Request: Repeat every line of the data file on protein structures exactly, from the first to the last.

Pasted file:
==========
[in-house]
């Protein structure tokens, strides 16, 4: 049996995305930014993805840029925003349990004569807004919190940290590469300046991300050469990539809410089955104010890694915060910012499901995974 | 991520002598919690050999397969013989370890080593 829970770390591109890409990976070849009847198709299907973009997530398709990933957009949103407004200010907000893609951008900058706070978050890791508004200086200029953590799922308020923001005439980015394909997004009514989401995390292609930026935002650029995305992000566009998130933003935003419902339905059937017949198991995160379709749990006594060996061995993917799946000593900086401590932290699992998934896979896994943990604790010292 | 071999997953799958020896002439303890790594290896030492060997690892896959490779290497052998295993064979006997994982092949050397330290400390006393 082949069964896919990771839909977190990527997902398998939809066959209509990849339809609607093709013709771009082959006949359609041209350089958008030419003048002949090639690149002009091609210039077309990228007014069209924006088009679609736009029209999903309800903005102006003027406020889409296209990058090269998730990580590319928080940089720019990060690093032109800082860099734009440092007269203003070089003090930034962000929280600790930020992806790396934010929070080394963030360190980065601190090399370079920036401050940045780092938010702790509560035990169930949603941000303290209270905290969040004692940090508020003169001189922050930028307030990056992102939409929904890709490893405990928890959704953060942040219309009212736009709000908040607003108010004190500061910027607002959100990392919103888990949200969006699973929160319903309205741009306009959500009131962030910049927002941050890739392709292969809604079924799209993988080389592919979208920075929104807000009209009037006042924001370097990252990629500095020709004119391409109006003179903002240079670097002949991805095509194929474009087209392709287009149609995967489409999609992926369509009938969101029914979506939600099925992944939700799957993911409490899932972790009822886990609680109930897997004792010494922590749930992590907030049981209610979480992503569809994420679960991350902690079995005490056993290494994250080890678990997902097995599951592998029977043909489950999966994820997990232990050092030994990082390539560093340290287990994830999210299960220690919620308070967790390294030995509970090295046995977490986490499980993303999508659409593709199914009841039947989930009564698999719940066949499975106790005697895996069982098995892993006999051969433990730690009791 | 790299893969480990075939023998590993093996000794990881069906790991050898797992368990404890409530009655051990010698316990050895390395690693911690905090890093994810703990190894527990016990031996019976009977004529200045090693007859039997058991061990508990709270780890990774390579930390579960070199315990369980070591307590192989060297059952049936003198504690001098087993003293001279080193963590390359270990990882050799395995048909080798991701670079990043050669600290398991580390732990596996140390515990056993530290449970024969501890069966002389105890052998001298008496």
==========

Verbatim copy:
[in-house]
């Protein structure tokens, strides 16, 4: 049996995305930014993805840029925003349990004569807004919190940290590469300046991300050469990539809410089955104010890694915060910012499901995974 | 991520002598919690050999397969013989370890080593 829970770390591109890409990976070849009847198709299907973009997530398709990933957009949103407004200010907000893609951008900058706070978050890791508004200086200029953590799922308020923001005439980015394909997004009514989401995390292609930026935002650029995305992000566009998130933003935003419902339905059937017949198991995160379709749990006594060996061995993917799946000593900086401590932290699992998934896979896994943990604790010292 | 071999997953799958020896002439303890790594290896030492060997690892896959490779290497052998295993064979006997994982092949050397330290400390006393 082949069964896919990771839909977190990527997902398998939809066959209509990849339809609607093709013709771009082959006949359609041209350089958008030419003048002949090639690149002009091609210039077309990228007014069209924006088009679609736009029209999903309800903005102006003027406020889409296209990058090269998730990580590319928080940089720019990060690093032109800082860099734009440092007269203003070089003090930034962000929280600790930020992806790396934010929070080394963030360190980065601190090399370079920036401050940045780092938010702790509560035990169930949603941000303290209270905290969040004692940090508020003169001189922050930028307030990056992102939409929904890709490893405990928890959704953060942040219309009212736009709000908040607003108010004190500061910027607002959100990392919103888990949200969006699973929160319903309205741009306009959500009131962030910049927002941050890739392709292969809604079924799209993988080389592919979208920075929104807000009209009037006042924001370097990252990629500095020709004119391409109006003179903002240079670097002949991805095509194929474009087209392709287009149609995967489409999609992926369509009938969101029914979506939600099925992944939700799957993911409490899932972790009822886990609680109930897997004792010494922590749930992590907030049981209610979480992503569809994420679960991350902690079995005490056993290494994250080890678990997902097995599951592998029977043909489950999966994820997990232990050092030994990082390539560093340290287990994830999210299960220690919620308070967790390294030995509970090295046995977490986490499980993303999508659409593709199914009841039947989930009564698999719940066949499975106790005697895996069982098995892993006999051969433990730690009791 | 790299893969480990075939023998590993093996000794990881069906790991050898797992368990404890409530009655051990010698316990050895390395690693911690905090890093994810703990190894527990016990031996019976009977004529200045090693007859039997058991061990508990709270780890990774390579930390579960070199315990369980070591307590192989060297059952049936003198504690001098087993003293001279080193963590390359270990990882050799395995048909080798991701670079990043050669600290398991580390732990596996140390515990056993530290449970024969501890069966002389105890052998001298008496």